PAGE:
Back in my college days I trained for a marathon. The day before the big race, I was nervous as all-get-out. Would I make it to the starting line on time in the crazy early-morning Chicago traffic? Would I embarrass myself by flaming out at mile twenty? Would I even be able to finish?
One of my roommates looked me squarely in the eye and said, “Court, you’re going to do fine. You’ve prepared for this.”
I thought back on every run I’d done for the past six months. The easy three-milers. The quick six-milers. The eighteen-miler that made me achy for days, but also proud.
You can’t get up off the couch and run a marathon, but you can get up and run a mile, and then another, and then another. Over days and weeks and months, the big race becomes a possibility. I became a person prepared to run a marathon.
Fleming Rutledge, in her book of sermons on Romans, writes of the tragic shooting that happened at an Amish schoolhouse back in 2006.
“That 13-year-old Amish girl, Marian Fisher, has lodged in my mind,” she writes. “She stepped forward and said, ‘Shoot just me, and leave the others go.’ … the Amish people … have their strengths and weaknesses just as we all do… But there is this to be said for them. In this terrible trial, they have proven themselves to be a people prepared.” (31)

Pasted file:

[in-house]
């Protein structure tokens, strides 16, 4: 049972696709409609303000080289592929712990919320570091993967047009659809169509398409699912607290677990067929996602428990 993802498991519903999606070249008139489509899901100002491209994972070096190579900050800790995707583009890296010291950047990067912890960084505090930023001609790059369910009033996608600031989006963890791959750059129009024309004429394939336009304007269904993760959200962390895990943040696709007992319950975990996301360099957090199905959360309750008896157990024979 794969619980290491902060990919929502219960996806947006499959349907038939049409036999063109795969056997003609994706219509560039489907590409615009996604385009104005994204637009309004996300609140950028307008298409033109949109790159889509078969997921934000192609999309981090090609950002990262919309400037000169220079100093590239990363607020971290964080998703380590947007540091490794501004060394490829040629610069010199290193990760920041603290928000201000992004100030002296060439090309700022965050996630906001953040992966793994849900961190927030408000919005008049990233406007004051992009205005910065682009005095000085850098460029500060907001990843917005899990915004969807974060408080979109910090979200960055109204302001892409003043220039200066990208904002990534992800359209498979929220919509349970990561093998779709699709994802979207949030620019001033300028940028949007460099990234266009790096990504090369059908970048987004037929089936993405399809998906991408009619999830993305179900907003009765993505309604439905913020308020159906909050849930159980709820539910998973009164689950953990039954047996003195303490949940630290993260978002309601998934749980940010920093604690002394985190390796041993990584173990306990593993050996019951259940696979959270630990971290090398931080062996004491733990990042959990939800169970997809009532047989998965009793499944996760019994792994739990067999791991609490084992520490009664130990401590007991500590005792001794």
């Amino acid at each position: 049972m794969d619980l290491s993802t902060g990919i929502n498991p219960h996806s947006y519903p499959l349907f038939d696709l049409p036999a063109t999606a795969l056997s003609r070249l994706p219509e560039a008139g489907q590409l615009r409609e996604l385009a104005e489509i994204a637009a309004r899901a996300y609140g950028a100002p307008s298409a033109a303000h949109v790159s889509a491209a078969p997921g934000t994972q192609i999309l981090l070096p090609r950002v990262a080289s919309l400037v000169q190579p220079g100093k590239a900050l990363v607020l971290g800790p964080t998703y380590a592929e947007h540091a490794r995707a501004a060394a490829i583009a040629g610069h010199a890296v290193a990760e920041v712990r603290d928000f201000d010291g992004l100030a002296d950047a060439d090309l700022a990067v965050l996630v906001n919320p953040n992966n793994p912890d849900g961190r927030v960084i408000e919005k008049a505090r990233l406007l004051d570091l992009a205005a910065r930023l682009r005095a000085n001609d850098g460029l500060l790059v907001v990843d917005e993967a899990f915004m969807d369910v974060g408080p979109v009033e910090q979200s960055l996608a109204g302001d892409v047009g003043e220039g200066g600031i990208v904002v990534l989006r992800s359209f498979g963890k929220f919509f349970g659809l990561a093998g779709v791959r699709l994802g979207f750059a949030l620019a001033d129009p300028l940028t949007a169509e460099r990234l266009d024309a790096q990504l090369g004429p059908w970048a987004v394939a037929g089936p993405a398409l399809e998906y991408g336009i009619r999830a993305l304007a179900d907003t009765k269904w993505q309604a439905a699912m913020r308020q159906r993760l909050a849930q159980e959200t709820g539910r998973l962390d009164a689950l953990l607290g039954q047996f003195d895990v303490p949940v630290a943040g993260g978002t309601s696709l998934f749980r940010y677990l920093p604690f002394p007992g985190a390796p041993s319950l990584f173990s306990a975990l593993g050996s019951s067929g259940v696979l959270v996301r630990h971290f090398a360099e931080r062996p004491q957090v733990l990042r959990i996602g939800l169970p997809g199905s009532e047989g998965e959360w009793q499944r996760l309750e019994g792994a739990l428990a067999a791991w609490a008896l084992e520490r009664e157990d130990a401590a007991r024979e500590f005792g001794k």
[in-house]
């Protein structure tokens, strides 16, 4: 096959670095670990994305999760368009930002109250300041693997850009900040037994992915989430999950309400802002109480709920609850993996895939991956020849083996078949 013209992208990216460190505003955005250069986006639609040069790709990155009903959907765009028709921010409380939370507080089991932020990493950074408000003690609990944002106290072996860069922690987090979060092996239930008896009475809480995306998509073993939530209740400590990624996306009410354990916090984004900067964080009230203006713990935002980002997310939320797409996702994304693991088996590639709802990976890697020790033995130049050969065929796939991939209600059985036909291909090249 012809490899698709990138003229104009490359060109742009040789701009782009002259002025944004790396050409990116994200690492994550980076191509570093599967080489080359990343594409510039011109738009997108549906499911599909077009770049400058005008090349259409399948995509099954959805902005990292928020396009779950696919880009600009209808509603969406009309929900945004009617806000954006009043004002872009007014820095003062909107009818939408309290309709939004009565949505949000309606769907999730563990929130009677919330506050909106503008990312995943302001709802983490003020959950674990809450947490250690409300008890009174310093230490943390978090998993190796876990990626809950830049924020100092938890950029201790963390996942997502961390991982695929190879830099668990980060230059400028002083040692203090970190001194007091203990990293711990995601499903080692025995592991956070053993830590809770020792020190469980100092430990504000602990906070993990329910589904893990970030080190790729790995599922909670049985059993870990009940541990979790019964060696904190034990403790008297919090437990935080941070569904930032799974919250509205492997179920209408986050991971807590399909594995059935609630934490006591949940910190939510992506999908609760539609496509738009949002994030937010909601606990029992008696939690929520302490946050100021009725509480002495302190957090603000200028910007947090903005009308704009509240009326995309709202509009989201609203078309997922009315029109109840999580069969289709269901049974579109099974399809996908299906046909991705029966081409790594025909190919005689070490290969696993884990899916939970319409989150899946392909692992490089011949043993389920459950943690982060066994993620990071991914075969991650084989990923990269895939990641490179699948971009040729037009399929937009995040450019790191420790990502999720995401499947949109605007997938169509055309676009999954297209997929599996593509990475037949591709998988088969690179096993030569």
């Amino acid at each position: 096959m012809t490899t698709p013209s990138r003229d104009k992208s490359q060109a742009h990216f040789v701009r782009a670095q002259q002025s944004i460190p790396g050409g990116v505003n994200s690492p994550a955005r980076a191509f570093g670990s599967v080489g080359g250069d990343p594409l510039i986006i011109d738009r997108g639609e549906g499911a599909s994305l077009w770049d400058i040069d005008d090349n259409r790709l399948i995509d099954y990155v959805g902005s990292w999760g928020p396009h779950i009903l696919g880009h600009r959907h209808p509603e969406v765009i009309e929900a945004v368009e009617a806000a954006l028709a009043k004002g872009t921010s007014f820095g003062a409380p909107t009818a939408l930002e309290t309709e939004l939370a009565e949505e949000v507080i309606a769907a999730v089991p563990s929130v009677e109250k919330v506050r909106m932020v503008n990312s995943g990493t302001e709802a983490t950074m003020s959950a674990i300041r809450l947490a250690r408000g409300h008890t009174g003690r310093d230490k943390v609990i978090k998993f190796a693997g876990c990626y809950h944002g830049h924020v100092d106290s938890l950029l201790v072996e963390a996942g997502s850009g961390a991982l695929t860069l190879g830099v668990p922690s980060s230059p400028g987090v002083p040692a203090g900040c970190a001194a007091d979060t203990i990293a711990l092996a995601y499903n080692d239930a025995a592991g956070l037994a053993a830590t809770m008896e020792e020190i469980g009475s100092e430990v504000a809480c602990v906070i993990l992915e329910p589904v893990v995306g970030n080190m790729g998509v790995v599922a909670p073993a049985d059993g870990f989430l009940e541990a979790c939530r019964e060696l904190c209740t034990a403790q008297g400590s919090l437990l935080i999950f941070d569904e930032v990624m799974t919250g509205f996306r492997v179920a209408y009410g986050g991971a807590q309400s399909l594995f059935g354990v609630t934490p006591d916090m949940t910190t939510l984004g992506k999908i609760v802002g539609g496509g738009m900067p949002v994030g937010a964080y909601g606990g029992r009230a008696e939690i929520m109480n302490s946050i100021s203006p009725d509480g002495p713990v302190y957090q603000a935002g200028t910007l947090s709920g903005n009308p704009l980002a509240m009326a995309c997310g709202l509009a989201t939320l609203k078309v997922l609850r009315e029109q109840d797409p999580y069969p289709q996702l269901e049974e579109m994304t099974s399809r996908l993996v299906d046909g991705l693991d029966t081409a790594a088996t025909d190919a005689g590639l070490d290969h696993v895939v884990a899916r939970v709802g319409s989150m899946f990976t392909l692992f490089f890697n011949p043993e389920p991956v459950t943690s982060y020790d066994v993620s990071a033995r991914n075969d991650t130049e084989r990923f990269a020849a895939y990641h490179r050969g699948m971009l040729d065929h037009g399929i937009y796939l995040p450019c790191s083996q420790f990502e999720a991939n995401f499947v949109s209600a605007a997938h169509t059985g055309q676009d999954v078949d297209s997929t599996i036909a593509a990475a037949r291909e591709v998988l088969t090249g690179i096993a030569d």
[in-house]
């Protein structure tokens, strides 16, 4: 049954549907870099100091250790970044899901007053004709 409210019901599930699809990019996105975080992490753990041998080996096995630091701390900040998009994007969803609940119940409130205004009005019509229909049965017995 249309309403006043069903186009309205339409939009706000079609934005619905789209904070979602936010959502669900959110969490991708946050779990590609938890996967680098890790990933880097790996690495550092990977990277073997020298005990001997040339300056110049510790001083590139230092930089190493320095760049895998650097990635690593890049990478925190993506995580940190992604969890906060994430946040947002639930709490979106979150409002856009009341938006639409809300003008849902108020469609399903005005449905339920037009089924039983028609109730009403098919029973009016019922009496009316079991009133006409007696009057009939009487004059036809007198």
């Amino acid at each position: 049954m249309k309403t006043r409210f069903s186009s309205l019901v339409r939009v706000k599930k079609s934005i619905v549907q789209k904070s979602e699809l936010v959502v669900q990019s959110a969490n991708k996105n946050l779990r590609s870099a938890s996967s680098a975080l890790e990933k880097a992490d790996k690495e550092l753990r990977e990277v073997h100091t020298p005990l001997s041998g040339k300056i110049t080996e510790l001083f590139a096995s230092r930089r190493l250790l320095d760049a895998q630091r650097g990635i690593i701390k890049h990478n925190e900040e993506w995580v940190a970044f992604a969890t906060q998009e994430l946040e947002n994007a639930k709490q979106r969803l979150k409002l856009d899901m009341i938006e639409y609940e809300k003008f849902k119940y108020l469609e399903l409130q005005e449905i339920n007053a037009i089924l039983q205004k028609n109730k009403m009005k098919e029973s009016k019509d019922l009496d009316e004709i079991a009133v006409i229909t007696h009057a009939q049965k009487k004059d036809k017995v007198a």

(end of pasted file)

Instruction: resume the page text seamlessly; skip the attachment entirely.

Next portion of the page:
In one of the most unthinkable tragedies imaginable, the Amish were prepared to forgive. Marian Fisher was prepared to give her life for her friends. Preparation is everything.
So what does it mean to for us to be prepared?
The author of Ephesians puts it this way, in chapter 6:
…put on the full armor of God, so that when the day of evil comes, you may be able to stand your ground, and after you have done everything, to stand.
We must put on the armor before the battle. We must learn from the school of forgiveness before the tragedy. We must strengthen our legs before the race.
The passage continues:
14 Stand firm then, with the belt of truth buckled around your waist, with the breastplate of righteousness in place, 15 and with your feet fitted with the readiness that comes from the gospel of peace. 16 In addition to all this, take up the shield of faith, with which you can extinguish all the flaming arrows of the evil one. 17 Take the helmet of salvation and the sword of the Spirit,which is the word of God.
Spending time with Jesus isn’t just for today. It’s to prepare me for tomorrow, for the unknown, for all that lies ahead.
Are you prepared?